First, the method of message transmission. An "accomplice" can send in the moves via morse code silently using this app:
You can get this smartwatch today from Lelong.com.my @ RM 51.99. It will serve as the receiver of the moves in morse code via vibration. Yes it has a vibrate function and it even has bluetooth and 3g (with SIM card!) for communication. And yes it's actually an Android phone just smaller in the form of a watch so it can install the morse code app.
Also, the watch needn't be worn on the wrist and can be hidden in the pockets or on the ankles where the vibrate function is still effective.
I am not advocating cheating but just showing it is so easy to cheat in today's chess tournament. So the metal detection during the recent Women World Championship is not excessive and is in fact quite necessary to deter any form of cheating.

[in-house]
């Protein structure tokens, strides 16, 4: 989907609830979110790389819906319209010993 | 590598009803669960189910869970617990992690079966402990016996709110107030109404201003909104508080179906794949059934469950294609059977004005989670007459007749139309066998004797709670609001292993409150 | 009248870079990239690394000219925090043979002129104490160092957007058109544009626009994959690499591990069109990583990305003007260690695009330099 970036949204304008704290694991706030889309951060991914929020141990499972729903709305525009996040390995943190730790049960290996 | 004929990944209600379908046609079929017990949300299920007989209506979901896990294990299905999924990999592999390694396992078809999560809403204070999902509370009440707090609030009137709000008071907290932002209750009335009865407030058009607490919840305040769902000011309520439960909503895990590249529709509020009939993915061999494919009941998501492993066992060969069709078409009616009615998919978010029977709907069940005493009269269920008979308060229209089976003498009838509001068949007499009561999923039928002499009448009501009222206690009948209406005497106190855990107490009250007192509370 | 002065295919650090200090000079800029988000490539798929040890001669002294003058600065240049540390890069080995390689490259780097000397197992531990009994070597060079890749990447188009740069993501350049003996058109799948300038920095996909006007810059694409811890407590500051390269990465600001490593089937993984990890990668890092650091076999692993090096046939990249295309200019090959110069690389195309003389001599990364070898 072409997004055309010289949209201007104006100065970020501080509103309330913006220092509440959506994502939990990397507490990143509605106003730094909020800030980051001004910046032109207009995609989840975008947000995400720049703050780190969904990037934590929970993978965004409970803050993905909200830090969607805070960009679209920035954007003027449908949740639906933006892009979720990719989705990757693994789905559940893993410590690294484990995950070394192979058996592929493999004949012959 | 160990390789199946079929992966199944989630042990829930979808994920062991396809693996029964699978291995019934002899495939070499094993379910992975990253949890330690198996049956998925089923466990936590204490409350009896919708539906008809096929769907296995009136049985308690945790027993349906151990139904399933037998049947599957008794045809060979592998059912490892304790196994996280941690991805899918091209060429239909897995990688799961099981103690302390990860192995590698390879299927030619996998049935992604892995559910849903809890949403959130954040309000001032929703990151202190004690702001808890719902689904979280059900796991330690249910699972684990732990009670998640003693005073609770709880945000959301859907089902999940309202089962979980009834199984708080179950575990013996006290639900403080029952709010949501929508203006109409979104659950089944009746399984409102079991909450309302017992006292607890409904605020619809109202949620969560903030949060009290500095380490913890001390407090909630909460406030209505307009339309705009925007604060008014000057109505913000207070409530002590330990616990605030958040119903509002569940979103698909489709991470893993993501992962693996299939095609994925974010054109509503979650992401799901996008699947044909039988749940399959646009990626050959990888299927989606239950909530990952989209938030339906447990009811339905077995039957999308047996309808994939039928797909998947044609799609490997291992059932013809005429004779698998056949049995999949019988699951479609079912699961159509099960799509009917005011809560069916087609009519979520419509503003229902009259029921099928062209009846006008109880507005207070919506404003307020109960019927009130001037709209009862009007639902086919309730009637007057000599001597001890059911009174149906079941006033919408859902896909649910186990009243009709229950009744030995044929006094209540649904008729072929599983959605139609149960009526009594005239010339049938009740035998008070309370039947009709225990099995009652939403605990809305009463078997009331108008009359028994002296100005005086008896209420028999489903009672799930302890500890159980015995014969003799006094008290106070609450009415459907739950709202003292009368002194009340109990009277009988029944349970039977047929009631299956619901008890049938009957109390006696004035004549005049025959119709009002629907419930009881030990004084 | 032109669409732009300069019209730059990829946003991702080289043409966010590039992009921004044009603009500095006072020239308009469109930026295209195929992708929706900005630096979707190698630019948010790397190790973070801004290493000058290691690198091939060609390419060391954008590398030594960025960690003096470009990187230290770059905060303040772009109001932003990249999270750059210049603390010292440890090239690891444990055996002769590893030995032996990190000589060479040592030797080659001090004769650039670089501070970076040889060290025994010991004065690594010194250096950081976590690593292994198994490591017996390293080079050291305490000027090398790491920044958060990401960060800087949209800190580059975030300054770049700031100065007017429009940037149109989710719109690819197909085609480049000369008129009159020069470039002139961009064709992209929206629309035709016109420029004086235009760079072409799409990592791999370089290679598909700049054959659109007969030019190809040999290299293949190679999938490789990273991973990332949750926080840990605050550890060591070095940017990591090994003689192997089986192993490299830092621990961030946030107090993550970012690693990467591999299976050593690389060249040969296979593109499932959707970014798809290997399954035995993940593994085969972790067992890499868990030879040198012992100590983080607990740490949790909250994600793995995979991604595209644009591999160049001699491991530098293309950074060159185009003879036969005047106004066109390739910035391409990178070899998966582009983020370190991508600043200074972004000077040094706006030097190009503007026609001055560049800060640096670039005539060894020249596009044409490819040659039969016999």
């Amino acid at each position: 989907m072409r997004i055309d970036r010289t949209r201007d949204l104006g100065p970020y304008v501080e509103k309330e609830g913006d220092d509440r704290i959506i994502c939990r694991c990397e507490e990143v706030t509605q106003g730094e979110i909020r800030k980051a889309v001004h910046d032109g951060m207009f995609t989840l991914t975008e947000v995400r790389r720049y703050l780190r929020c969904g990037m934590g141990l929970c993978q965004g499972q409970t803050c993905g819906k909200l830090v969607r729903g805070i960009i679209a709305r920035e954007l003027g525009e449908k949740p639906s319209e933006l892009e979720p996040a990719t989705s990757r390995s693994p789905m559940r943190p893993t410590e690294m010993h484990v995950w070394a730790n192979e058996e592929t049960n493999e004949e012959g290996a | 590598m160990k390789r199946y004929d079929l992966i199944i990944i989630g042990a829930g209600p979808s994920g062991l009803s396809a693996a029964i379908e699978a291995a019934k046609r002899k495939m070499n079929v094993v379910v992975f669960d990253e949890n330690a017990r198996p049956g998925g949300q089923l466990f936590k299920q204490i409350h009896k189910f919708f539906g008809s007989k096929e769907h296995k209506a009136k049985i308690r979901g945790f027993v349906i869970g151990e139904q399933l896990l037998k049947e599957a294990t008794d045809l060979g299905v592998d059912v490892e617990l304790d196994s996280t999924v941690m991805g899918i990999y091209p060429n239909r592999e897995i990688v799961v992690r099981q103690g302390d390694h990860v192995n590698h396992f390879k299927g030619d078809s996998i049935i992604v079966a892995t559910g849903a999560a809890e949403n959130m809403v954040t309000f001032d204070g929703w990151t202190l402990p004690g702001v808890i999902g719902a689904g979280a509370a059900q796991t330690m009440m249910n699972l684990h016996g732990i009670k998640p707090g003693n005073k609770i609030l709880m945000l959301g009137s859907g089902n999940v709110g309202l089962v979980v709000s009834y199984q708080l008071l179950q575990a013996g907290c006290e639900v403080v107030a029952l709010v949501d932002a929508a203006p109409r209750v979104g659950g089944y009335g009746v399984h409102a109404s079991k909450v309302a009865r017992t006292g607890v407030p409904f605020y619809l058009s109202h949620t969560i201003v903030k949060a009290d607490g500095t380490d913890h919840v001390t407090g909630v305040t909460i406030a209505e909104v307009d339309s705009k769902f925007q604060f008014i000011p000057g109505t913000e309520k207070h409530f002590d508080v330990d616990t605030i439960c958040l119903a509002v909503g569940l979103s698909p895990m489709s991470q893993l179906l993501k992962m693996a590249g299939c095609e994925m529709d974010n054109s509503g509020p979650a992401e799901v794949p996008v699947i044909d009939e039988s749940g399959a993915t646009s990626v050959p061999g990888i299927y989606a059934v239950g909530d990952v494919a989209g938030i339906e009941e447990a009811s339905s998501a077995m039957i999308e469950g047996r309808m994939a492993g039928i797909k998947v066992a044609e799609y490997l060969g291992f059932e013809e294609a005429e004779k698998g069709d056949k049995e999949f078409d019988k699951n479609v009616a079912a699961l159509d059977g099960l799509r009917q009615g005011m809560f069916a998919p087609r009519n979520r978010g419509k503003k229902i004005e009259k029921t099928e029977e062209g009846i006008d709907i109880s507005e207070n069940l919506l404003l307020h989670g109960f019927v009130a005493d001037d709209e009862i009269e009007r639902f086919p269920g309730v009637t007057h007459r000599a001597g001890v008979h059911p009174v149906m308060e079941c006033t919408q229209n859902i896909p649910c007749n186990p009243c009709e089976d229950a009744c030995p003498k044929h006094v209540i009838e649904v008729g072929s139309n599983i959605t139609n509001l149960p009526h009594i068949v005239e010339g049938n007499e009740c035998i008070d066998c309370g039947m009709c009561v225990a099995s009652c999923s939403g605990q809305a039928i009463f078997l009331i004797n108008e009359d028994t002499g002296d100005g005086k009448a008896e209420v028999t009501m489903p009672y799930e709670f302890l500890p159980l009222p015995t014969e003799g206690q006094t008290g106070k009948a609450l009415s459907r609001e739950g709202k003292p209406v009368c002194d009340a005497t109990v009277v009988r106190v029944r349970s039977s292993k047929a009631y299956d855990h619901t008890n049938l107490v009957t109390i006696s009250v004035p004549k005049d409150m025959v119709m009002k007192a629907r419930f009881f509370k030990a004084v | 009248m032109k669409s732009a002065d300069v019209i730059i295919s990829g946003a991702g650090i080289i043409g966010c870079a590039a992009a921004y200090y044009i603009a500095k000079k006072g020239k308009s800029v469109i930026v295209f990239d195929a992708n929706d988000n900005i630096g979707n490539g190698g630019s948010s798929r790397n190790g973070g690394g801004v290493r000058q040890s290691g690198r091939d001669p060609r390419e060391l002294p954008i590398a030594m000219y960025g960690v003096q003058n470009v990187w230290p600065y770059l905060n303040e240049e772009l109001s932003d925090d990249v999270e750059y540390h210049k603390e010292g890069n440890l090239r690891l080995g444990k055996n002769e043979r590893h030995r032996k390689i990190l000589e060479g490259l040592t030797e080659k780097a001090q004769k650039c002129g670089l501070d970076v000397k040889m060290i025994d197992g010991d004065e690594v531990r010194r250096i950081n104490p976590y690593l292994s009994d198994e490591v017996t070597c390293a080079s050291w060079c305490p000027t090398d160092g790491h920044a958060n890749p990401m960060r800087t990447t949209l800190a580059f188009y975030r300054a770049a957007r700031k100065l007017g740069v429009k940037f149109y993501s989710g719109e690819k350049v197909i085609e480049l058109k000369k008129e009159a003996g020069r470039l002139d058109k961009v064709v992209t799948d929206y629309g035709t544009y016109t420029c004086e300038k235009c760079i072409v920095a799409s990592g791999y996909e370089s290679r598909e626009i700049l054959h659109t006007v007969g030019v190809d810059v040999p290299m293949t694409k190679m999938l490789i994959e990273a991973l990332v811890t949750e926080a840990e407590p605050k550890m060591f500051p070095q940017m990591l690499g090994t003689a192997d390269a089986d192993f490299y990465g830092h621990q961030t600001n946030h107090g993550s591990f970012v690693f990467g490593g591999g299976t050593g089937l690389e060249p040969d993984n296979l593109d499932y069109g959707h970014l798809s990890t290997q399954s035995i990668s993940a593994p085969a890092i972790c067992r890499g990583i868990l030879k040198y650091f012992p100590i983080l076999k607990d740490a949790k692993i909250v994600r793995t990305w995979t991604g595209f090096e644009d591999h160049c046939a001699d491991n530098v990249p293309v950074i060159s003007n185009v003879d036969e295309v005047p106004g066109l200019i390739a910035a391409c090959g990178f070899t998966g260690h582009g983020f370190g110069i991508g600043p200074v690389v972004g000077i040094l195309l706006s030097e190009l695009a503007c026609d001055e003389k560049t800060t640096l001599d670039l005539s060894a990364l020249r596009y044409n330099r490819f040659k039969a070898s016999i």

However I don't think smaller, local tournaments such as our own Malaysian Open, Selangor Open, Penang Open, Johor Open will ever use metal detectors. But the question is wiill they start when one cheating incident is discovered?
However, the above is only one of many ways of cheating. I am sure there are other more ingenious and harder to detect methods. (eg: hidden communication devices that will not trigger metal detectors). The method advocated here can easily be circumvented by maybe disallowing spectators, delayed live telecast, body checks and etc. But it does seem a little excessive doesn't it?
also since it is Android based, there are many chess engines that can be run directly off this types of smart watches.
So the need for an "accomplice" may be moot.
Related:-Case study of cheating using in-ear hidden ear piece. (ChessBase article)